A partial lunar eclipse overnight on Thursday will be the longest one in more than 500 years, according to astronomers.
The “nearly total” lunar eclipse is expected to take place overnight Thursday, Nov. 18, to Friday, Nov. 19, said NASA.
“The Moon will be so close to opposite the Sun on Nov. 19 that it will pass through the southern part of the shadow of the Earth for a nearly total lunar eclipse,” the space agency says on its website.
A partial lunar eclipse takes place when a full moon is partially obscured by Earth’s shadow. About 97 percent of the moon will be covered during the eclipse, says NASA’s website.
“Partial lunar eclipses might not be quite as spectacular as total lunar eclipses,” NASA adds, “but they occur more frequently.”
The eclipse, depending on weather conditions, will be visible in many parts of the world, including North America, New Zealand, Japan, and Australia, according to the space website EarthSky.
“For U.S. East Coast observers, the partial eclipse begins a little after 2 a.m., reaching its maximum at 4 in the morning,” NASA’s website says. “For observers on the West Coast, that translates to beginning just after 11 p.m., with a maximum at 1 a.m.”
Those who are trying to view the eclipse don’t need to wear special glasses, as with a solar eclipse.
“A lunar eclipse is great because you can look at it head-on without any extra equipment. No filters are needed. It is going to be as visible as the moon is,” Isaac Wyatt, Director of Operations at Audubon Louisiana Nature Center, told WDSU.
Website Timeanddate.com has more information about when one can see the eclipse based on their location.
“It’s a very interesting thing to see,” said Tom Lynch, who runs Sidewalk Astronomy in Lynbrook, Long Island, and belongs to the Amateur Observers Society of New York, a Nassau County-based astronomy club.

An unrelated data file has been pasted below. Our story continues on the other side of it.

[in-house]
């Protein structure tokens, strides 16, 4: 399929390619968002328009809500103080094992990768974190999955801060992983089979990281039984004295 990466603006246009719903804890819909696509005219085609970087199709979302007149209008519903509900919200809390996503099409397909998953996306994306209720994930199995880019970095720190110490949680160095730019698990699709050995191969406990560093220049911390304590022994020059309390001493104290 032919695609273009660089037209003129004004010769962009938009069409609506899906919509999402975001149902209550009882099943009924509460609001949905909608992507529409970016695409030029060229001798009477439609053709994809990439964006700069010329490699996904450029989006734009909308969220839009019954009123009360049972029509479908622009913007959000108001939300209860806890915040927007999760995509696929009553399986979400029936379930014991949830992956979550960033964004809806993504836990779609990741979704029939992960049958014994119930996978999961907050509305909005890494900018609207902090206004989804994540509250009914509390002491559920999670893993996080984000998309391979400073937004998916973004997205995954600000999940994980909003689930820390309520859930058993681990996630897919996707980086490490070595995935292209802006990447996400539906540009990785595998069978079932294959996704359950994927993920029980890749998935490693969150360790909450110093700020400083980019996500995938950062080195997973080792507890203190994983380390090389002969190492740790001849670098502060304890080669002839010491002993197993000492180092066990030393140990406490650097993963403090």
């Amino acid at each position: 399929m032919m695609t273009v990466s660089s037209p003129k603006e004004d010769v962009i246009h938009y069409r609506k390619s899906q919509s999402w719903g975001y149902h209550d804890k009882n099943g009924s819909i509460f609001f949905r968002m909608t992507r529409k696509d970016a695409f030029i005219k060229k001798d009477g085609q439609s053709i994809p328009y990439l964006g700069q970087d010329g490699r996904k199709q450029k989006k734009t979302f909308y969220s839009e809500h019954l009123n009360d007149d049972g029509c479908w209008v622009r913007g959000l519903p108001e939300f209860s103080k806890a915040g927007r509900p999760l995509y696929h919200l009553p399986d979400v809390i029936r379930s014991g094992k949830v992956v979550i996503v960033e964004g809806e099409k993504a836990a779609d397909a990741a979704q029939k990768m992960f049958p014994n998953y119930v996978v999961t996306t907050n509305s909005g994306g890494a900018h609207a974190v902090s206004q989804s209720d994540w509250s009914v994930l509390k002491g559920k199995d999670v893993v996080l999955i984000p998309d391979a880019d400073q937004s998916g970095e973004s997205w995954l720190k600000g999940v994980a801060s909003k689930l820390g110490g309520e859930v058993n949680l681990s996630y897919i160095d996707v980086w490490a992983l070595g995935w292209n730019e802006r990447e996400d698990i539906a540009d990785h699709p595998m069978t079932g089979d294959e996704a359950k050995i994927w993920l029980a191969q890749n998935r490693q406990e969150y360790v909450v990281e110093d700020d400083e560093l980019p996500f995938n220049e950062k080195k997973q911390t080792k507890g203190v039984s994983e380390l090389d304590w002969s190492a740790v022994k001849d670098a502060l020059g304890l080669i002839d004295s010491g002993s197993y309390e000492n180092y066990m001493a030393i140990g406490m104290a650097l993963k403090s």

“You see the white moon—with the normal full moon,” he said. “And all of a sudden it starts to get darker at one spot then darker more and more.”
Depending on what’s going on in the atmosphere, the moon should have a red tint to it.
“It’s an awesome sight,” said the 65-year-old, who plans to set an alarm for 2:00 a.m. EST.
A telescope is not necessary to view tonight’s eclipse and anyone with a view of the moon can watch without needing to be at a dark location. Diehard amateur astronomers will make their way to one of the five state parks on Long Island which will remain open for tonight’s cosmic event.
Ordinarily, those who watch the night sky need a “stargazing permit” to be in the parks after sunset. A permit costs $35 and is issued annually by the parks department.
“This is a lot more appealing when it happens in the early evening,” said Lynch. “Happening in the middle of the night like this on a Thursday into Friday night isn’t as convenient, but such is life,” he said.